ruins are, will tell you that it is the wreck of Browne's House.
The story told me relative to this solitary spot was that Browne, an ungainly, morose man, had a pretty young wife, of whom he was jealous. He built this place in which to live with her away from the society of men, and the danger such proximity might bring to his connubial happiness.
Grimspound will be visited from Chagford. The way to it after leaving the high-road from Post Bridge to Moreton, which it crosses, traverses Shapleigh Common, where are numerous inclosures in connection with hut circles. One of these is very large, and constructed of huge slabs of granite. Several of these larger circles were occupied only in summer, it would appear, as there are scanty traces of fire in them, whereas attached to them are small huts, the floors of which are thickly strewn with charcoal and fragments of pottery, and presumably the cooking was done in these latter.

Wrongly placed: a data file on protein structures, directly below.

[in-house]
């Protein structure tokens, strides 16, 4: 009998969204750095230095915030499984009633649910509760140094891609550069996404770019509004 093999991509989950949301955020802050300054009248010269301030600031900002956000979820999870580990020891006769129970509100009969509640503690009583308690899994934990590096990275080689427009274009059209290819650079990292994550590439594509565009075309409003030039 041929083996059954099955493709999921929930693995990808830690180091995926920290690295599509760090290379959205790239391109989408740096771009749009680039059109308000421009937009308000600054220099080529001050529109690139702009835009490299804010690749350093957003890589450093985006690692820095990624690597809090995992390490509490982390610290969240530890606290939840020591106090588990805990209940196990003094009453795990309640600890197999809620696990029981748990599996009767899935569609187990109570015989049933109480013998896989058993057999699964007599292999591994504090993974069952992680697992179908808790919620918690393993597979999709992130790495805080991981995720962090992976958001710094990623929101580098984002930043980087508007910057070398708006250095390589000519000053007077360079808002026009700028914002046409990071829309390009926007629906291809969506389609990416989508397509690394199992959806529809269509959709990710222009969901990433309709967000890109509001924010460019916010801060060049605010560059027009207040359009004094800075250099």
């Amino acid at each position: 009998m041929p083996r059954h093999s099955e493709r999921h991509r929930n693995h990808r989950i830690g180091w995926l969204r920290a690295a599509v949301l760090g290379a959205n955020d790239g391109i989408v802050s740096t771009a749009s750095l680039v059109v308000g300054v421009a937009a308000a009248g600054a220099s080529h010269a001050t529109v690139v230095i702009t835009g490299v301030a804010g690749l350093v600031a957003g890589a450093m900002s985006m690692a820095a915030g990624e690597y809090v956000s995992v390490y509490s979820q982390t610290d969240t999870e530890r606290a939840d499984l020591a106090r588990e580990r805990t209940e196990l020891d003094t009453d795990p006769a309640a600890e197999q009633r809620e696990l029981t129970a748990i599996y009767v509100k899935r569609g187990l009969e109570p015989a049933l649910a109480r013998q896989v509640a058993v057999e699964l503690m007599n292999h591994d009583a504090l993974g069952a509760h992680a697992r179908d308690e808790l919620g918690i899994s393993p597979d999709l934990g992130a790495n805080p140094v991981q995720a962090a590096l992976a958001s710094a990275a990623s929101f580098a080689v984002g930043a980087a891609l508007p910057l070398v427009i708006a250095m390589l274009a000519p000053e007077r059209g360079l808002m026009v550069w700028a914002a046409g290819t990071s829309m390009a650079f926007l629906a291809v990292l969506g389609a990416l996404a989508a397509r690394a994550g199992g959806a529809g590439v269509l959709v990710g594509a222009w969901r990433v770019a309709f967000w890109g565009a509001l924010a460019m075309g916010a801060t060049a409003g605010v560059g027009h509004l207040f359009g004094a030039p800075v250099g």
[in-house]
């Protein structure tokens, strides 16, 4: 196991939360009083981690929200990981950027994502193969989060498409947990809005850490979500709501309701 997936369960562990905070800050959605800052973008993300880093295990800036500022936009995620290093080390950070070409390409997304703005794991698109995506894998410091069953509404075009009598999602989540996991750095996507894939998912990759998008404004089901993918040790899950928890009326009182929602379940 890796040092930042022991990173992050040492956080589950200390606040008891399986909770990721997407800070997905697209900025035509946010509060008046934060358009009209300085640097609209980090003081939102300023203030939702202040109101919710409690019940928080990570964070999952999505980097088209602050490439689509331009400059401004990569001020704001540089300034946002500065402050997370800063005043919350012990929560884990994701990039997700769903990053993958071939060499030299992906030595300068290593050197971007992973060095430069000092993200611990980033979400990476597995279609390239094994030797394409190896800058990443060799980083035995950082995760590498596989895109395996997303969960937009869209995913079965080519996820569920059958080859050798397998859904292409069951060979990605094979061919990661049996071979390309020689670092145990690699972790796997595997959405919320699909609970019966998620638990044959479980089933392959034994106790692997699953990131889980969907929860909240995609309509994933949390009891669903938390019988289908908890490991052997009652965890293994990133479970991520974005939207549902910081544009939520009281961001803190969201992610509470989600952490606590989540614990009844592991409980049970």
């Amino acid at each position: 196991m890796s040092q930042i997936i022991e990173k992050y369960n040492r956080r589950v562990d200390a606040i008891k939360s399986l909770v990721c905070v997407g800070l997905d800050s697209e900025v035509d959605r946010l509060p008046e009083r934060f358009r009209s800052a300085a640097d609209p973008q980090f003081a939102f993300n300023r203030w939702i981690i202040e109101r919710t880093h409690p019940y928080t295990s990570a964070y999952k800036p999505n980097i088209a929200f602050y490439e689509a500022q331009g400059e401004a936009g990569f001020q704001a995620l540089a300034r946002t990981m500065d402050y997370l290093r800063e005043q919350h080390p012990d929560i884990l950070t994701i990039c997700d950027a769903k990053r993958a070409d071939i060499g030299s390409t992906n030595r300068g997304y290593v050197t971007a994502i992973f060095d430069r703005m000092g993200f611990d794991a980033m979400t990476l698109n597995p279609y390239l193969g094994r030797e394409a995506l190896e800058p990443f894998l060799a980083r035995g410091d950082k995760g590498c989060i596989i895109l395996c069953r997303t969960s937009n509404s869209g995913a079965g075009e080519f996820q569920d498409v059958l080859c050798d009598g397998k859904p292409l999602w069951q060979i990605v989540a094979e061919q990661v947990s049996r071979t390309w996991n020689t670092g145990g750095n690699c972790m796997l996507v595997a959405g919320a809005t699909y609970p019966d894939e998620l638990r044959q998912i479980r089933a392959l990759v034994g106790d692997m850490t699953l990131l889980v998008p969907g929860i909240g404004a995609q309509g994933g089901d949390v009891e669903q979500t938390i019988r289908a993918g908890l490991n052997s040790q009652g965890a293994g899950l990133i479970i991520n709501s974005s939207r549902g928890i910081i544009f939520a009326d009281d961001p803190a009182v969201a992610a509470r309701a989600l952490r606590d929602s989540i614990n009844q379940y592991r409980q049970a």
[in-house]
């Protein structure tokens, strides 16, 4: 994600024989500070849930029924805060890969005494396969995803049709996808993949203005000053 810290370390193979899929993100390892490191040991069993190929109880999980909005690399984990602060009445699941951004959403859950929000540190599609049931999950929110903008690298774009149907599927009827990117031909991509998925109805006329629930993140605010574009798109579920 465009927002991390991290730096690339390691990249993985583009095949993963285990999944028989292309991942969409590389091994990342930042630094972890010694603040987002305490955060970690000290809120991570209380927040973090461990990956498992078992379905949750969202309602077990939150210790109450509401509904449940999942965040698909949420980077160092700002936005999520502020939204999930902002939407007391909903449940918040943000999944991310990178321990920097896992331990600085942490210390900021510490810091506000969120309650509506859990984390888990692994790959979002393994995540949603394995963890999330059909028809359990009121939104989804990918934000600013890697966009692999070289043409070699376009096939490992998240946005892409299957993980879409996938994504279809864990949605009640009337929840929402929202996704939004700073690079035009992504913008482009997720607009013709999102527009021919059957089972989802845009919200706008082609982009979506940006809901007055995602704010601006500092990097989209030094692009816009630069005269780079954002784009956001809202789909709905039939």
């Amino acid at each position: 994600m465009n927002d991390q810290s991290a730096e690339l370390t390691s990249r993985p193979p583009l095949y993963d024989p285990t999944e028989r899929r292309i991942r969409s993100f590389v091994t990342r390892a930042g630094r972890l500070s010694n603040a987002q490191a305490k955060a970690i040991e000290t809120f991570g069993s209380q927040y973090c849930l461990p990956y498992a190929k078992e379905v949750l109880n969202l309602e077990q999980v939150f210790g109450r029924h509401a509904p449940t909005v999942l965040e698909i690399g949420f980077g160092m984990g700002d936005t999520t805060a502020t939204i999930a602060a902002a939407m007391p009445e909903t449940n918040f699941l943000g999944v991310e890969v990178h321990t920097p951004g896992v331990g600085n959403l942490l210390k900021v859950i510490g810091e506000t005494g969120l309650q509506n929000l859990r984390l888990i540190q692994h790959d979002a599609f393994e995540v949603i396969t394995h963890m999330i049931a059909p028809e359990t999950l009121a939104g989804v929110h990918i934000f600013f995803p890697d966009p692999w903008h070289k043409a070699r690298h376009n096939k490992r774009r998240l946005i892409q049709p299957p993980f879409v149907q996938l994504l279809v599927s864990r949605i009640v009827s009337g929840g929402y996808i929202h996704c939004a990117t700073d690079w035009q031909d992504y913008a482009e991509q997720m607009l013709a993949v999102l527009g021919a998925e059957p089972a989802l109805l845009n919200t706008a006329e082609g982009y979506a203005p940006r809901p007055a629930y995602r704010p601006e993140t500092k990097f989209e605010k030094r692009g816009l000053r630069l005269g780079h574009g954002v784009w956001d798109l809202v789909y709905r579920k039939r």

Grimspound is an irregular circular inclosure containing four acres within the boundary wall. It is situated on the slope of a hill, and the position is obviously ill-adapted for defence, as it is commanded by higher ground on three sides. A little stream, the Grimslake, flows through the inclosure.
The wall itself is double-faced, and the two faces have fallen inwards. This shows that the core could not have been of turf, as in that case shrubs would have rooted themselves therein and have thrust the walls outward. In several places openings appear from the inside of the pound into the space between